'Modern Family' Creator: 'We Often Turn to Twitter' (Q&A)

From left: "Modern Family" co-executive producer Jeff Morton, first assistant director Jim Hensz and co-creator Steve Levitan
From left: "Modern Family" co-executive producer Jeff Morton, first assistant director Jim Hensz and co-creator Steve Levitan
 

This story first appeared in the Feb. 1 issue of The Hollywood Reporter magazine.

Producer-director-writer Steve Levitan, co-creator of the Emmy-winning ABC comedy Modern Family, will be honored at NATPE/Content First in Miami Beach, Fla., with a Brandon Tartikoff Legacy Award and appear Jan. 29 with Frasier co-creator Peter Casey to discuss the evolution of TV.

The Hollywood Reporter: The economic model for TV is now tied into social media and other platforms. How does this impact you?

Steve Levitan: It doesn't affect the actual job, the most important job, of telling good stories in a compelling way. It affects the part adjacent to the job. You now interact with fans a bit more than we did before. Twitter is a chance to receive immediate feedback and connect with fans. DVR plays a huge role in ratings and consequently our success.

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THR: How much of Modern Family viewing is on the DVR?

Levitan: It's very significant for us -- often this season we have jumped to No. 1 when you factor in DVRs. It used to be, if you were unlucky enough to be against a juggernaut like American Idol, you were going to get gobbled up. Now people will watch you the next day or later that night, and you have a much better chance of reaching that audience. You might not reach them the first night, but you're going to reach a bigger audience now.

THR: Do tweets and other input from social media change things in the writers room?

Levitan: We will often turn to Twitter: "Did people like that story line?" "Did people get that joke we thought no one would understand?" If you start hearing, "Wow, the show just isn't funny," it can potentially get you to worry or work harder. Fortunately, we haven't gotten to that point yet. The key is to try and look for patterns, a strong sense of feedback, rather than taking to heart what a few people might say.

THR: New technology defines how your show is distributed. What about how it is created?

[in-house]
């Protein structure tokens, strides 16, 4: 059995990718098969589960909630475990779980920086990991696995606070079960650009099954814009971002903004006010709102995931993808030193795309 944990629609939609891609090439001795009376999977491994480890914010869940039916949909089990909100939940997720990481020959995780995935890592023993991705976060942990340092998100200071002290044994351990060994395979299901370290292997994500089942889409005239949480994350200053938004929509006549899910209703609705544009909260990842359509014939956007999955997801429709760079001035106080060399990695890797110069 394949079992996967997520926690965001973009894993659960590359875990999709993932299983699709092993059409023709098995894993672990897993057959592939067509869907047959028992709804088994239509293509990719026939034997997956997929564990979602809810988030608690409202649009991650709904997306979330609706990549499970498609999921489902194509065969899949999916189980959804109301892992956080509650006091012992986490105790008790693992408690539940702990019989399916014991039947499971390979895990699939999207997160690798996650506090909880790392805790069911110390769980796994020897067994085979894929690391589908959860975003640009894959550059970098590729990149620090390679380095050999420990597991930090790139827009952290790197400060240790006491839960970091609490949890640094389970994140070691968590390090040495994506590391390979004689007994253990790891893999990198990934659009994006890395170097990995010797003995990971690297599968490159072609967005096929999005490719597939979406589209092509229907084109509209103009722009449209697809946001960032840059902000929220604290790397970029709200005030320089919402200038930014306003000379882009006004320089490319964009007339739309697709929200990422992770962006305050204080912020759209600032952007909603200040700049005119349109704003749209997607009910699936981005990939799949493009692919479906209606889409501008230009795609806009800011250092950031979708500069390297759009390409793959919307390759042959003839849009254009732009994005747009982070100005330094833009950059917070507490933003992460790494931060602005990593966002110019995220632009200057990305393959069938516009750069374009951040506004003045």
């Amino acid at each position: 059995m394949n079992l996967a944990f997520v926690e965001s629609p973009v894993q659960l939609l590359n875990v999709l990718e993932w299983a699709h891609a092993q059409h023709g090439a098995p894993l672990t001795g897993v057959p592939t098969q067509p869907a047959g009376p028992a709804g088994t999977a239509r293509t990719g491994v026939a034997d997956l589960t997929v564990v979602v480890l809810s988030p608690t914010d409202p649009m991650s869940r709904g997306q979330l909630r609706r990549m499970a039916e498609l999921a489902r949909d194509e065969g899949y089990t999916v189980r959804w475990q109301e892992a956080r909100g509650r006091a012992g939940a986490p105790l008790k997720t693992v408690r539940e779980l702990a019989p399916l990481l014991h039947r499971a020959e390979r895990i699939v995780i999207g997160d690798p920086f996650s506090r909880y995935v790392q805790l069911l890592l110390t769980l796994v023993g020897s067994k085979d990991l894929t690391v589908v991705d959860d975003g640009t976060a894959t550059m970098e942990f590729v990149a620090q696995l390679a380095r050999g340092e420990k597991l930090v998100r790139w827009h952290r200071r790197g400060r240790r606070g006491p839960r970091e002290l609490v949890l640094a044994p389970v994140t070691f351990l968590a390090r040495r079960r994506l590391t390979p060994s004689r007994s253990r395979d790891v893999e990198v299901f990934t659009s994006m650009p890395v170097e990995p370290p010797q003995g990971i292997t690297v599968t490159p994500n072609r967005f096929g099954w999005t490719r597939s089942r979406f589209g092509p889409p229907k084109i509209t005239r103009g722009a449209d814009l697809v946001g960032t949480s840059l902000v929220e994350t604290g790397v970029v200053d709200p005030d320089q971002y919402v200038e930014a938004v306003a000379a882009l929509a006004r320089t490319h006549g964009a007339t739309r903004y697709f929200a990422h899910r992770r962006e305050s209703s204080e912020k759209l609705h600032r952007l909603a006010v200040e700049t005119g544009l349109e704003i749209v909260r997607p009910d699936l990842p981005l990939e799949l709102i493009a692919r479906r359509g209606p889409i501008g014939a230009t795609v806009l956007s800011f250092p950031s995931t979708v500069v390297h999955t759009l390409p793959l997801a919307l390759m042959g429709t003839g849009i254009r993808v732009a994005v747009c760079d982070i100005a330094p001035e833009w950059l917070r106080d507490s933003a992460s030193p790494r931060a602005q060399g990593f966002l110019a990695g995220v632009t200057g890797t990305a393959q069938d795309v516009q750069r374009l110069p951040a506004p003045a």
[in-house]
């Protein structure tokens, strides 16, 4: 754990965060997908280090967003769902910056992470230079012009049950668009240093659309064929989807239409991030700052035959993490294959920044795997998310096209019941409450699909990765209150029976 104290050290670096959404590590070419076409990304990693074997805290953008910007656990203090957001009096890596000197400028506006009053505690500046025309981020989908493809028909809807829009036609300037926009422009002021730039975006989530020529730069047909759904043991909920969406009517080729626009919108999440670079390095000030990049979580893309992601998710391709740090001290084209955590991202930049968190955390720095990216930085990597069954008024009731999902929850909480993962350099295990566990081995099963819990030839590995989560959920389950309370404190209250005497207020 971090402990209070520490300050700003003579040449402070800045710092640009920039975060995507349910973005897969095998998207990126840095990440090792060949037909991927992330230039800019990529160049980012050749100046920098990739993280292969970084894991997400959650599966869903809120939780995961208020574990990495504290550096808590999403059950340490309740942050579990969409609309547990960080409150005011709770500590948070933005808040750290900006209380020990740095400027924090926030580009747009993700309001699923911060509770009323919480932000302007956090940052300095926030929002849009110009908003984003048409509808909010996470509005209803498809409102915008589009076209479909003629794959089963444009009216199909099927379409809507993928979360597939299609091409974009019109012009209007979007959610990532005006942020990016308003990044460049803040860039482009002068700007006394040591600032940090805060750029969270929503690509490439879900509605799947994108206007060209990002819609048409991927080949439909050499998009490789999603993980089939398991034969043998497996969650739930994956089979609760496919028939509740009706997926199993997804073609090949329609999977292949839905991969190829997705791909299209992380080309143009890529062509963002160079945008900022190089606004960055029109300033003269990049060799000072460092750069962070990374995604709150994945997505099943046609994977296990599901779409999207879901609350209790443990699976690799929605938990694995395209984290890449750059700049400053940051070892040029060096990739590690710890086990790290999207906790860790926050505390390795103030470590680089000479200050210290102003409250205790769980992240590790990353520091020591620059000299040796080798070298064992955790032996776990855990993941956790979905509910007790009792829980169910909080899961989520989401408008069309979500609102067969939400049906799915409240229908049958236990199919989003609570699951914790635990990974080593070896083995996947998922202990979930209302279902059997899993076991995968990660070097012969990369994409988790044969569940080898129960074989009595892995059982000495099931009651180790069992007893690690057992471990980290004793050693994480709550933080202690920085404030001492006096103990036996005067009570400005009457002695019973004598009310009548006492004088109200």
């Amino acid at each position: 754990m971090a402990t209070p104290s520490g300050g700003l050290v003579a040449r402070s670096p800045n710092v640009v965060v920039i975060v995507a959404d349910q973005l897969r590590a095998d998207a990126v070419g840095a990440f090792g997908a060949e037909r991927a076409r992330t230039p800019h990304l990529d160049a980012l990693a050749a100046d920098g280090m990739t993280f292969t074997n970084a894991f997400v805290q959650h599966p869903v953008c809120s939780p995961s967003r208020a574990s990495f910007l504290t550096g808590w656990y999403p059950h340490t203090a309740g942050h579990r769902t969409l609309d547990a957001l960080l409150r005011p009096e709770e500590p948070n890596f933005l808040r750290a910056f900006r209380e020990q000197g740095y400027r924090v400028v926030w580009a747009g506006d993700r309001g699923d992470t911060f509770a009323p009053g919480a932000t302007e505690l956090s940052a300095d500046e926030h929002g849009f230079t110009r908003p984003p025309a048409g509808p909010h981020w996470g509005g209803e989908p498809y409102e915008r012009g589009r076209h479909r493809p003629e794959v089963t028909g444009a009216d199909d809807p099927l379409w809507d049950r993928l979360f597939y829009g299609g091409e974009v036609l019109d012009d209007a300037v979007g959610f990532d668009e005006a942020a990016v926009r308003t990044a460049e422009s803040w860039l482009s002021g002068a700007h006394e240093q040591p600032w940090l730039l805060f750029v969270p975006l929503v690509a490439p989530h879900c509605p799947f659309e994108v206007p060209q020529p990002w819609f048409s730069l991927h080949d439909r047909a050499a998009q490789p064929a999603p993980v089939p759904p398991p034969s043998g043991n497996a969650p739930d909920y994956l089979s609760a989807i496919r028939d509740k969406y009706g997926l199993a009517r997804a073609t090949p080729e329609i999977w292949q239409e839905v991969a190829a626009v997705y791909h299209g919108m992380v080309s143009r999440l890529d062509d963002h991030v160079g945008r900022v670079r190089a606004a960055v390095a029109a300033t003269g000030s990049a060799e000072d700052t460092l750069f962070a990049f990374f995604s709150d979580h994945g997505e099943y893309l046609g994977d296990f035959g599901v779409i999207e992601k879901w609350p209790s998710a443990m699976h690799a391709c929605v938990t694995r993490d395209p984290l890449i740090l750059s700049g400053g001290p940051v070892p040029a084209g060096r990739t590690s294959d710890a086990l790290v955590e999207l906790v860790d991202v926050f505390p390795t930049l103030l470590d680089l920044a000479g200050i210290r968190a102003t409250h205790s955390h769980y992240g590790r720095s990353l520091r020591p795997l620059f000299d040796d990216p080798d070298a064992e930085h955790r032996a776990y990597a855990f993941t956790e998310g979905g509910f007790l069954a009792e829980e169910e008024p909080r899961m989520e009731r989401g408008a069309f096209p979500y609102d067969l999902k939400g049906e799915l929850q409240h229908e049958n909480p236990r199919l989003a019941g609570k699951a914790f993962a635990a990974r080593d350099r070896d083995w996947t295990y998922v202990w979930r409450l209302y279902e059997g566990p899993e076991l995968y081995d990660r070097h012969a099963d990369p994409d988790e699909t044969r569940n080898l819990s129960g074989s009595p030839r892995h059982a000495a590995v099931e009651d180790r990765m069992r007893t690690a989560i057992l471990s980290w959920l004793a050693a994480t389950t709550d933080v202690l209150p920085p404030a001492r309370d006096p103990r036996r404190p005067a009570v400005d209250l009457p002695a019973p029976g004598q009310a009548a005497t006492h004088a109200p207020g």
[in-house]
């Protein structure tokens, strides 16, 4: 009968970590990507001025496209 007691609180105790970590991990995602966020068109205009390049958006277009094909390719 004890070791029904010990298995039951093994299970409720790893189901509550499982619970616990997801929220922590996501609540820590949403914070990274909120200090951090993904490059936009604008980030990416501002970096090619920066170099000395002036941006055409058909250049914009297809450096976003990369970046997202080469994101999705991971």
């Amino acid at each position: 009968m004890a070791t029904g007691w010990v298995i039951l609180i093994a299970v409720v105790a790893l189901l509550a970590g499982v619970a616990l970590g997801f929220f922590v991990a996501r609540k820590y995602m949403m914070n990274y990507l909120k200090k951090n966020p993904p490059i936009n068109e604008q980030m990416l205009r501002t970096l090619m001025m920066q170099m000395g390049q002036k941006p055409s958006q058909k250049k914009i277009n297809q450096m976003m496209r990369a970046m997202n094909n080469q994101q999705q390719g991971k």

Levitan: It doesn't really change anything. The job is exactly the same as it was when they were doing I Love Lucy -- and that is to make the funniest, most compelling show you can so people will want to watch it no matter how they are able to watch it. And it always will be, by the way. Good storytelling, good characters, good actors, good writers -- that's what matters.

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THR: There's heightened controversy over the depiction of guns on TV. Modern Family might not have gun violence, but you work in a medium that does.

Levitan: I'm very much in favor of stricter gun laws; it's an important subject to me. Producers need to consider the ramifications of the acts of violence they portray. I'm often amazed at the notes we get about, "Oh, my God, there's a side boob," or "You can't say Jesus Christ," but you can depict a graphic murder. It's bizarre to me you can't see the suggestion of someone's naked butt, but you can depict a serial killer's heinous crimes.

THR: What about sex?

Levitan: We know there are 8-year-olds watching the show, so we try to search for the "real" of a moment. Sometimes that might be a bit shocking, but we try to have those come from family and kids. In the episode where the kids walk in on Phil and Claire having sex, that's a thing that happens in families, so it's OK to deal with it.

THR: Modern Family is one of the top shows in the 18-to-49 demo. How old are you?

Levitan: Fifty. I'm now out of my own demographic.

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